Most of you already know about Arduino and programming it, but those of you who do not know about its basics should read THIS instructable first.
It has everything you need to know about Arduino. I have used Mega 2560 in this instructable because it is kind of like the most commonly used model found.
Now about this title, I should tell you that we will be using a light sensor or LDR here and Arduino will be controlling the change in analog values of sensor. As an output we will be getting PWM for varying the intensity of the LED/Light Bulb.
Step 1: LDR
It stands for “Light Dependent Resistor”. It ‘s a type of resistor whose value changes with intensity or the amount of light falling on it. As the amount of light falling on it increases the its resistance decreases and the other way round.
We have made a circuit to give out a logic of 1 or 0 for our Arduino Board. The Circuit can be inverted in order to change the logic.
Step 2: ADC (Analog to Digital Converter)
Any microcontroller or digital operating device can not directly operate on analog voltage. We have to convert analog into digital values and for that we use ADC. Arduino has adc built in it so we just have to plug in a jumper wire for connection.
It takes in an analog value( in this case the voltage across the LDR) and converts it to a 10 bit digital. Since we have 10 bits, the output of the ADC ranges from 0-1023 ( i.e. 1024 values 2^10). Every voltage between 0 – 5V is mapped to a value between 0-1023. Why till 1023? The reason is the resolution of our ADC. Here we represent every value with a combination of 10 bits. As the number of bits used to represent a value increases, the output value gets much more accurate.
Value Bit Representation
0 – 1.25 00
Step 3: PWM (Pulse Width Modulation)
Pulse Width Modulation is a technique in which the width of the pulses can be varied according to the message signal. In this case the led is connected to a PWM output pin of the arduino board and using the analogWrite() function we make the width of the pulses on the pin vary. Varying the width of the pulses can be seen as varying the average voltage on the pin. So although we are only changing the amount of time for which the led is on or off, due to the persistence of vision it is as if we are varying the voltage across the led which causes it to fade and brighten up.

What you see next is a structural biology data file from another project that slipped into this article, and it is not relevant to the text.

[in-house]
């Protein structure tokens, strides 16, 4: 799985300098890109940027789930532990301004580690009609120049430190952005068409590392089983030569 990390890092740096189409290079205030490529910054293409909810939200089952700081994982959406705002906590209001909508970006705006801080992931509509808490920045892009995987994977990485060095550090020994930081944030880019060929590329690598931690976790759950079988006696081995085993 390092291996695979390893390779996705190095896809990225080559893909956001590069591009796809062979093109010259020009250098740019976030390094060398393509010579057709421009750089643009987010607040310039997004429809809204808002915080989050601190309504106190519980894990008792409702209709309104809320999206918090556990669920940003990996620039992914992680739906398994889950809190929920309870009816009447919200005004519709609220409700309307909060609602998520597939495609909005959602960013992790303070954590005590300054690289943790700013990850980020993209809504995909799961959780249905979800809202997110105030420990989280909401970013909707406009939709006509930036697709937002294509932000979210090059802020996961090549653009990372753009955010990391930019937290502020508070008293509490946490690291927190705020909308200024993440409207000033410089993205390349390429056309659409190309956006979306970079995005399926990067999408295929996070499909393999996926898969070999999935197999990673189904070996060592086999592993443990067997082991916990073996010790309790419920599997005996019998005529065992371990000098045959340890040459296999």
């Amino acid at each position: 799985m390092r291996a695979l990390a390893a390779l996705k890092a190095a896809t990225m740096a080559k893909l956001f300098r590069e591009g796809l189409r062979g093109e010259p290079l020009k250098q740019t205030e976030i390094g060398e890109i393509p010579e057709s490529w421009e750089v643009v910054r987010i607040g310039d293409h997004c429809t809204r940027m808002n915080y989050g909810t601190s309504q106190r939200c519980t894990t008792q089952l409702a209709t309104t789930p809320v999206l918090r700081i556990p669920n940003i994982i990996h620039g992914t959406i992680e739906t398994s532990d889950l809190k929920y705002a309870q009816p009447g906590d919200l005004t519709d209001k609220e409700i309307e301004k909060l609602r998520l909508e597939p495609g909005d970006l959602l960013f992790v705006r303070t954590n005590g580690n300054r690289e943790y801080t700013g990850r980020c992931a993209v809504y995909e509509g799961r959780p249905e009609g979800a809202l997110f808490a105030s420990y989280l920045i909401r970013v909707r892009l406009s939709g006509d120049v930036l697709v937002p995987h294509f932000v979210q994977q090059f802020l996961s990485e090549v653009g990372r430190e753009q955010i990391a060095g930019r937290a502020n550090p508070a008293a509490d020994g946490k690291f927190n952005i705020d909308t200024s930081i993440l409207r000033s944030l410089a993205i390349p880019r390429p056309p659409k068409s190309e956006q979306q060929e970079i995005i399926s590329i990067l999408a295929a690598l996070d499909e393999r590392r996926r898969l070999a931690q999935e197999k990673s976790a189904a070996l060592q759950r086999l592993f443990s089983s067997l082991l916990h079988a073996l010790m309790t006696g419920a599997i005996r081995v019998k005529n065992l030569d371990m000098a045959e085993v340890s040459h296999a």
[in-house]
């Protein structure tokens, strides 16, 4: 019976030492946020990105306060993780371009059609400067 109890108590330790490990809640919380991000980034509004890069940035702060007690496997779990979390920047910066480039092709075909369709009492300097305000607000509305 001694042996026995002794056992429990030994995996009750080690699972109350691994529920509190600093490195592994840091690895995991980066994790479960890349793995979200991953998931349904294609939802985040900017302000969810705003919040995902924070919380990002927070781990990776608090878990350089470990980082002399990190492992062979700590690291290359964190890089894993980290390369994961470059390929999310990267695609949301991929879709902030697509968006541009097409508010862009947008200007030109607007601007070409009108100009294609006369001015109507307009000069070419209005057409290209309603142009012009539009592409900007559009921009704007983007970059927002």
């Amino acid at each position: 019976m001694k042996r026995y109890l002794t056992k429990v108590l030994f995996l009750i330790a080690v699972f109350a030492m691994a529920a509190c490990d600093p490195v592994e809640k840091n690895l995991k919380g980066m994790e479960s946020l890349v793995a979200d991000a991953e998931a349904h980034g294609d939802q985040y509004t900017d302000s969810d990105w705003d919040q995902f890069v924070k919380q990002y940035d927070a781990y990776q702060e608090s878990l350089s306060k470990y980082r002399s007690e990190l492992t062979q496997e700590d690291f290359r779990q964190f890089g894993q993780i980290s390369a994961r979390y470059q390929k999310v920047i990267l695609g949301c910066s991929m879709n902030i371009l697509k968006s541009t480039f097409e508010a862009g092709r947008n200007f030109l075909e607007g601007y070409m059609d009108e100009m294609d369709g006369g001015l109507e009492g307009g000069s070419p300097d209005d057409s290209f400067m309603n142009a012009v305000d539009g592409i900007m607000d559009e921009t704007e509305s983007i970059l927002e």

Step 4: Components Required
Now the components needed for this project. I promise these are very cheap and simple items (other than the Arduino Board itself :p )
- Arduino Mega 2560 Board
- LED (I used white and red ones)
- LDR or Photo Diode (I used LDR as it is cheap and easily available)
- 10 K Potentiometer
- 220 Ohm Resistor
- Bread Board or Perf Board (I have used both for testing)
- Jumper Wires
Step 5: Connections / Circuit
The connections are as follows:
- Connect one end of a resistor ( I have a 1k one…you can use any other value if you prefer.. just make sure it is not too high or too low) to the 5V pin of the arduino board. Connect the other end of the resistor to one end of the LDR. The other end of the LDR should be connected to the ground (GND).
- Take a wire from the junction of the resistor & the LDR connected earlier and connect it to the Analog Input 5 on the arduino board.
- Next take a wire from any of the PWM pins on your board and connect it to the Anode of the LED. Connect the cathode of the LED to one end of a resistor with the other end connected to the GND.
Step 6: Programming
The file made in arduino's software is attached if you want help from it.
Step 7: Breadboard Testing
I tested the circuit on Breadboard and found the right adjustment by moving the potentiometer a little. After I was satisfied I made a video which is attached below. Now it was time to make a more reliable and permanent circuit board.
Step 8: Final and Complete Model
So I soldered a more solid board for final experimentation. I used Red LED here as it showed the dimness and brightness light better than crystal light.
I hope you enjoyed reading the instructable as much as I enjoyed making it!!! :D